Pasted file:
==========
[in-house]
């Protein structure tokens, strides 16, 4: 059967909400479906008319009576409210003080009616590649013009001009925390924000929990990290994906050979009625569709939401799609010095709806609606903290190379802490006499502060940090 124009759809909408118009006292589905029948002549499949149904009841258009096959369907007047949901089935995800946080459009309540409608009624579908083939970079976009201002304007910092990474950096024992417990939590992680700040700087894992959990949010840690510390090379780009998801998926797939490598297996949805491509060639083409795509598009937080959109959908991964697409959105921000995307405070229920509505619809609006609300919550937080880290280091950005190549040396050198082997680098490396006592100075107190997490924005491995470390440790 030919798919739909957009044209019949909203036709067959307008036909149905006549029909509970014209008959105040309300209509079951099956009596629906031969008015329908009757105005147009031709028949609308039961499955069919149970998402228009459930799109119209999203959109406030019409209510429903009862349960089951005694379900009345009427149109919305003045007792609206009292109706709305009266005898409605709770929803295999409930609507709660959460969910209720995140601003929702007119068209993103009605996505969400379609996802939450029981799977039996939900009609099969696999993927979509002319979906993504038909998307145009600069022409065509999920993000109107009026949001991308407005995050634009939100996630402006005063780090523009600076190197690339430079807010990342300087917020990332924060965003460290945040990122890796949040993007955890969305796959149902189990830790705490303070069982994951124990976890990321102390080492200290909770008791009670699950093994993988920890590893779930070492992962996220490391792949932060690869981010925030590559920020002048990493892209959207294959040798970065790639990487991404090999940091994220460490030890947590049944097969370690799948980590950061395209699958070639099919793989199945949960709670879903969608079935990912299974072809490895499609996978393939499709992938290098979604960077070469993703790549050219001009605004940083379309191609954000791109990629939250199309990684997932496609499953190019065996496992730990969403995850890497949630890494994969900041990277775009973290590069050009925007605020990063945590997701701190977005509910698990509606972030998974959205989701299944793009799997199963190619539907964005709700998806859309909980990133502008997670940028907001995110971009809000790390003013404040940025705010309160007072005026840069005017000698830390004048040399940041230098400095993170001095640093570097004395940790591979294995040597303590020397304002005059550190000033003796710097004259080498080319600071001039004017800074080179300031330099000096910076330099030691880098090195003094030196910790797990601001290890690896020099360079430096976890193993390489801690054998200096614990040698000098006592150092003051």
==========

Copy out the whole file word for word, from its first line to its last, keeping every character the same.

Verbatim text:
[in-house]
């Protein structure tokens, strides 16, 4: 059967909400479906008319009576409210003080009616590649013009001009925390924000929990990290994906050979009625569709939401799609010095709806609606903290190379802490006499502060940090 124009759809909408118009006292589905029948002549499949149904009841258009096959369907007047949901089935995800946080459009309540409608009624579908083939970079976009201002304007910092990474950096024992417990939590992680700040700087894992959990949010840690510390090379780009998801998926797939490598297996949805491509060639083409795509598009937080959109959908991964697409959105921000995307405070229920509505619809609006609300919550937080880290280091950005190549040396050198082997680098490396006592100075107190997490924005491995470390440790 030919798919739909957009044209019949909203036709067959307008036909149905006549029909509970014209008959105040309300209509079951099956009596629906031969008015329908009757105005147009031709028949609308039961499955069919149970998402228009459930799109119209999203959109406030019409209510429903009862349960089951005694379900009345009427149109919305003045007792609206009292109706709305009266005898409605709770929803295999409930609507709660959460969910209720995140601003929702007119068209993103009605996505969400379609996802939450029981799977039996939900009609099969696999993927979509002319979906993504038909998307145009600069022409065509999920993000109107009026949001991308407005995050634009939100996630402006005063780090523009600076190197690339430079807010990342300087917020990332924060965003460290945040990122890796949040993007955890969305796959149902189990830790705490303070069982994951124990976890990321102390080492200290909770008791009670699950093994993988920890590893779930070492992962996220490391792949932060690869981010925030590559920020002048990493892209959207294959040798970065790639990487991404090999940091994220460490030890947590049944097969370690799948980590950061395209699958070639099919793989199945949960709670879903969608079935990912299974072809490895499609996978393939499709992938290098979604960077070469993703790549050219001009605004940083379309191609954000791109990629939250199309990684997932496609499953190019065996496992730990969403995850890497949630890494994969900041990277775009973290590069050009925007605020990063945590997701701190977005509910698990509606972030998974959205989701299944793009799997199963190619539907964005709700998806859309909980990133502008997670940028907001995110971009809000790390003013404040940025705010309160007072005026840069005017000698830390004048040399940041230098400095993170001095640093570097004395940790591979294995040597303590020397304002005059550190000033003796710097004259080498080319600071001039004017800074080179300031330099000096910076330099030691880098090195003094030196910790797990601001290890690896020099360079430096976890193993390489801690054998200096614990040698000098006592150092003051």